Yesterday, I talked about the way your photos can sabotage your FSBO efforts before you've even made it out of the gate. But nothing can stop a sale in its tracks like an ill-conceived pricing.
When I’m evaluating a home and setting its asking price, there are three things I keep in mind in every single one of my transactions. These three concepts are the secret of my success, and the reason countless realtors and customers have called me over the years to ask, “How did you get that listing to sell?”
The three concepts (I call them the three “-tions”) are simple and vital for anyone who wants to understand how real estate pricing works.
A home seller might try to inflate their home’s price, thinking that they need to set the bar high before they negotiate. Or they might have a real estate agent who wants the listing so badly that she’ll tell them whatever they want to hear. But in doing this, that home seller is putting himself at a severe competitive disadvantage.
It’s like a football game: you simply must know the competition. How many homes in your price range are on the market? If there are several homes in your neighborhood waiting to sell, you must price your home aggressively—read: a little less than you might have liked—in order to get the buyers.
Keep in mind, the amount you come down in price is probably equal to or less than a month’s worth of carrying costs, which is the amount you’ll pay if you hold the home for longer.
If there are fewer homes in your neighborhood for sale, then you can shoot for a price that’s right on the market.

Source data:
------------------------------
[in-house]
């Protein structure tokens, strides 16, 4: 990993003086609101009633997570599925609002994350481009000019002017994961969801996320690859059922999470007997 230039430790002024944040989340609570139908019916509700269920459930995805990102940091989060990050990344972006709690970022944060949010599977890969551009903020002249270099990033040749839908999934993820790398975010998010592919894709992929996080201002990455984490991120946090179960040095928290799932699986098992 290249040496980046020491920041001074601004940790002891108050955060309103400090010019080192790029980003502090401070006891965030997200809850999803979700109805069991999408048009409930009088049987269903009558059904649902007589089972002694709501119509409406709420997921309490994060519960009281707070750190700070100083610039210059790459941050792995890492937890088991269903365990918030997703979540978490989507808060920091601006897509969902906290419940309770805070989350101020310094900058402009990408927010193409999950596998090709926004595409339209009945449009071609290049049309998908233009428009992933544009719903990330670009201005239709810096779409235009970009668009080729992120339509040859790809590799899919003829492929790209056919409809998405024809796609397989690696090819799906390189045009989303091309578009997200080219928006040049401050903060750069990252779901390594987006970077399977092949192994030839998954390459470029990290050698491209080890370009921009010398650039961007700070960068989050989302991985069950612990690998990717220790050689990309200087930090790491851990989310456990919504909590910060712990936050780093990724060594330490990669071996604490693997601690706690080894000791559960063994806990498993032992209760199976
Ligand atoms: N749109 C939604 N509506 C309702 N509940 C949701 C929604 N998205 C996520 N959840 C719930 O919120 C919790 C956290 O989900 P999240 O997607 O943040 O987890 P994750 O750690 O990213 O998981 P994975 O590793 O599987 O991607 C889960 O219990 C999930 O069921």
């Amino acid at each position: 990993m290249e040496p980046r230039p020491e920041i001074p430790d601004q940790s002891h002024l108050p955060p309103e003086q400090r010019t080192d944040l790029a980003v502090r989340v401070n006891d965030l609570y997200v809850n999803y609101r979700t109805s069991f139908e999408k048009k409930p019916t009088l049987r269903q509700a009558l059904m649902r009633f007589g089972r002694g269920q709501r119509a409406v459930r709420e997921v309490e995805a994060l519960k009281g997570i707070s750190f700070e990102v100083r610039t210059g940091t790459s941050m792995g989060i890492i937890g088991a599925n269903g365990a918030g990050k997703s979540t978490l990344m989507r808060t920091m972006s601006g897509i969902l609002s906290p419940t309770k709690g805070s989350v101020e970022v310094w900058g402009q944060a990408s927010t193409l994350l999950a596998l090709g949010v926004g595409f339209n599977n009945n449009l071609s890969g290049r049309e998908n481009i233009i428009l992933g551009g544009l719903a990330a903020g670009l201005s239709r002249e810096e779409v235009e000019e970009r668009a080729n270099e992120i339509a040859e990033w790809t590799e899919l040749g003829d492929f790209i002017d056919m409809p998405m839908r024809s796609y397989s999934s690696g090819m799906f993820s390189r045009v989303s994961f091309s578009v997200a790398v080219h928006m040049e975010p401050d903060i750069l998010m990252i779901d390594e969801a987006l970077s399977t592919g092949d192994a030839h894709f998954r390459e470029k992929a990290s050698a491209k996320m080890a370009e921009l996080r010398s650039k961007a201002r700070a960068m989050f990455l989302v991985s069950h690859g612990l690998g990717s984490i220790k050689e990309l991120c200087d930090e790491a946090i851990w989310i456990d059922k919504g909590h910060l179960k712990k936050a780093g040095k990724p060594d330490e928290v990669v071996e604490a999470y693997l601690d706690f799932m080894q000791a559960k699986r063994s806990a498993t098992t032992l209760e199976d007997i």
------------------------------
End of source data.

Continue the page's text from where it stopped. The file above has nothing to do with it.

So now that you know how many homes in your price range are available, find out how many of those homes have been selling per month for the last three to six months. This will give you what is called the “absorption rate” or rate of attrition. With this number, you can get a clear picture of what to expect as far as the time it will likely take to sell your home. It’s no guessing game; it’s a business calculation.
How does your home’s condition compare to other homes on the market and to those that have sold? Be realistic. What is the condition of the landscaping? How about the exterior paint or updates? What’s the condition of the carpet, flooring, appliances, roof, and interior paint?
In a buyer’s market—and today’s market is certainly a buyer’s market—updated homes sell faster than those that need updating. “Updated” means that your house has been redone in the past five to six years and the updates should be comparable to recent construction.
Bottom Line: You've done a great job marketing your house, and your high-quality pictures are bringing in tons of callers. So, evaluate your home the way a picky buyer would. Have realistic expectations. This way, you don't find yourself stuck in a rut just as things get going.